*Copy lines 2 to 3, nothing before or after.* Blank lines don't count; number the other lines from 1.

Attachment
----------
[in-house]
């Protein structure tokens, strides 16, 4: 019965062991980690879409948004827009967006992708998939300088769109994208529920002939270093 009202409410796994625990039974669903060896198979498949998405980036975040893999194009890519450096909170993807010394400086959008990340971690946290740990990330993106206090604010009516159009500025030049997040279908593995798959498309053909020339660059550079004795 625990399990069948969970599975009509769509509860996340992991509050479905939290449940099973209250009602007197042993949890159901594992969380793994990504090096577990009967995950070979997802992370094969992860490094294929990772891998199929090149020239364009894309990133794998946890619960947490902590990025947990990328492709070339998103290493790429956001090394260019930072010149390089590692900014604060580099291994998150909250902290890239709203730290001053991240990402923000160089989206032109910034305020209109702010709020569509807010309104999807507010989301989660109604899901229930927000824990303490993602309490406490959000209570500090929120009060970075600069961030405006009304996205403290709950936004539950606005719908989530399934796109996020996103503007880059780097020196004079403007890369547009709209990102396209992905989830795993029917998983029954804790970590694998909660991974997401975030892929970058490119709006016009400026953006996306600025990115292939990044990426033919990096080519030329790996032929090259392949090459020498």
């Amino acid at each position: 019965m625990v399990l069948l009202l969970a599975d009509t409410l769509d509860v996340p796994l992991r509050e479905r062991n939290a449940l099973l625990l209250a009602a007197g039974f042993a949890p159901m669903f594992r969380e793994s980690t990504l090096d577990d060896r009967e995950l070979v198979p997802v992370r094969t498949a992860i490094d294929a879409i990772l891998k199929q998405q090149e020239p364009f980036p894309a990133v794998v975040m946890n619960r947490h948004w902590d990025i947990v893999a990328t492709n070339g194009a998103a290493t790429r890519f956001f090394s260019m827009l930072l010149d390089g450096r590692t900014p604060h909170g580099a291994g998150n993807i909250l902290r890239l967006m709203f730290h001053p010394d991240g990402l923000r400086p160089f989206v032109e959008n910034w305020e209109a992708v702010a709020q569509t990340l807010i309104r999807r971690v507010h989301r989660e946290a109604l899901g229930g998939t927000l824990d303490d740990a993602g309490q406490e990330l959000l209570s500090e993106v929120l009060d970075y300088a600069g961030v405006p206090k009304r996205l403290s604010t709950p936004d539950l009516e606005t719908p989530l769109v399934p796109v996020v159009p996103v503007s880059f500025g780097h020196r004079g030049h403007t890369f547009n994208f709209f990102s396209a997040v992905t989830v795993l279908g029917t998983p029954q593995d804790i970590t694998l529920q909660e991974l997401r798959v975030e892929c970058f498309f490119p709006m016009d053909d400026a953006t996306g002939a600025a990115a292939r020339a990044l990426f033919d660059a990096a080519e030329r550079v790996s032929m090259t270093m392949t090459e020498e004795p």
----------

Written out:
């Protein structure tokens, strides 16, 4: 019965062991980690879409948004827009967006992708998939300088769109994208529920002939270093 009202409410796994625990039974669903060896198979498949998405980036975040893999194009890519450096909170993807010394400086959008990340971690946290740990990330993106206090604010009516159009500025030049997040279908593995798959498309053909020339660059550079004795 625990399990069948969970599975009509769509509860996340992991509050479905939290449940099973209250009602007197042993949890159901594992969380793994990504090096577990009967995950070979997802992370094969992860490094294929990772891998199929090149020239364009894309990133794998946890619960947490902590990025947990990328492709070339998103290493790429956001090394260019930072010149390089590692900014604060580099291994998150909250902290890239709203730290001053991240990402923000160089989206032109910034305020209109702010709020569509807010309104999807507010989301989660109604899901229930927000824990303490993602309490406490959000209570500090929120009060970075600069961030405006009304996205403290709950936004539950606005719908989530399934796109996020996103503007880059780097020196004079403007890369547009709209990102396209992905989830795993029917998983029954804790970590694998909660991974997401975030892929970058490119709006016009400026953006996306600025990115292939990044990426033919990096080519030329790996032929090259392949090459020498």
């Amino acid at each position: 019965m625990v399990l069948l009202l969970a599975d009509t409410l769509d509860v996340p796994l992991r509050e479905r062991n939290a449940l099973l625990l209250a009602a007197g039974f042993a949890p159901m669903f594992r969380e793994s980690t990504l090096d577990d060896r009967e995950l070979v198979p997802v992370r094969t498949a992860i490094d294929a879409i990772l891998k199929q998405q090149e020239p364009f980036p894309a990133v794998v975040m946890n619960r947490h948004w902590d990025i947990v893999a990328t492709n070339g194009a998103a290493t790429r890519f956001f090394s260019m827009l930072l010149d390089g450096r590692t900014p604060h909170g580099a291994g998150n993807i909250l902290r890239l967006m709203f730290h001053p010394d991240g990402l923000r400086p160089f989206v032109e959008n910034w305020e209109a992708v702010a709020q569509t990340l807010i309104r999807r971690v507010h989301r989660e946290a109604l899901g229930g998939t927000l824990d303490d740990a993602g309490q406490e990330l959000l209570s500090e993106v929120l009060d970075y300088a600069g961030v405006p206090k009304r996205l403290s604010t709950p936004d539950l009516e606005t719908p989530l769109v399934p796109v996020v159009p996103v503007s880059f500025g780097h020196r004079g030049h403007t890369f547009n994208f709209f990102s396209a997040v992905t989830v795993l279908g029917t998983p029954q593995d804790i970590t694998l529920q909660e991974l997401r798959v975030e892929c970058f498309f490119p709006m016009d053909d400026a953006t996306g002939a600025a990115a292939r020339a990044l990426f033919d660059a990096a080519e030329r550079v790996s032929m090259t270093m392949t090459e020498e004795p």